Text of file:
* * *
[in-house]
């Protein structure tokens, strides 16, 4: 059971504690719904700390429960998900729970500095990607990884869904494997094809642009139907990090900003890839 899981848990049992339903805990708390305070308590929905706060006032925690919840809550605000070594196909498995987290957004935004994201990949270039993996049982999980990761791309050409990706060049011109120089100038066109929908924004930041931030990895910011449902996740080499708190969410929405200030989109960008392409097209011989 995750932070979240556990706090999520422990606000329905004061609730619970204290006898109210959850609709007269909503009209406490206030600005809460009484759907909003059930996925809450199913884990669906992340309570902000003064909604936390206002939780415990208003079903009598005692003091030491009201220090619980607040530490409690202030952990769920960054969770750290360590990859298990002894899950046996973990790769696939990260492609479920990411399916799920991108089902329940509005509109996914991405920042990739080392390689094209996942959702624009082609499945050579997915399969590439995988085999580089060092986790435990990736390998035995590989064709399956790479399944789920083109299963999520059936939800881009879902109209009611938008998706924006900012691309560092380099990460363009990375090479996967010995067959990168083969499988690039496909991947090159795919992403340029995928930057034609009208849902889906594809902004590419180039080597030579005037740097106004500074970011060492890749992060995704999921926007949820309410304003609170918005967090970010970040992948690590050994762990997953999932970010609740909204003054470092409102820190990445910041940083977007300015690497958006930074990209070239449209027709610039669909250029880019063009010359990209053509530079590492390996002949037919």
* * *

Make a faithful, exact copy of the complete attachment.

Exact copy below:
[in-house]
């Protein structure tokens, strides 16, 4: 059971504690719904700390429960998900729970500095990607990884869904494997094809642009139907990090900003890839 899981848990049992339903805990708390305070308590929905706060006032925690919840809550605000070594196909498995987290957004935004994201990949270039993996049982999980990761791309050409990706060049011109120089100038066109929908924004930041931030990895910011449902996740080499708190969410929405200030989109960008392409097209011989 995750932070979240556990706090999520422990606000329905004061609730619970204290006898109210959850609709007269909503009209406490206030600005809460009484759907909003059930996925809450199913884990669906992340309570902000003064909604936390206002939780415990208003079903009598005692003091030491009201220090619980607040530490409690202030952990769920960054969770750290360590990859298990002894899950046996973990790769696939990260492609479920990411399916799920991108089902329940509005509109996914991405920042990739080392390689094209996942959702624009082609499945050579997915399969590439995988085999580089060092986790435990990736390998035995590989064709399956790479399944789920083109299963999520059936939800881009879902109209009611938008998706924006900012691309560092380099990460363009990375090479996967010995067959990168083969499988690039496909991947090159795919992403340029995928930057034609009208849902889906594809902004590419180039080597030579005037740097106004500074970011060492890749992060995704999921926007949820309410304003609170918005967090970010970040992948690590050994762990997953999932970010609740909204003054470092409102820190990445910041940083977007300015690497958006930074990209070239449209027709610039669909250029880019063009010359990209053509530079590492390996002949037919």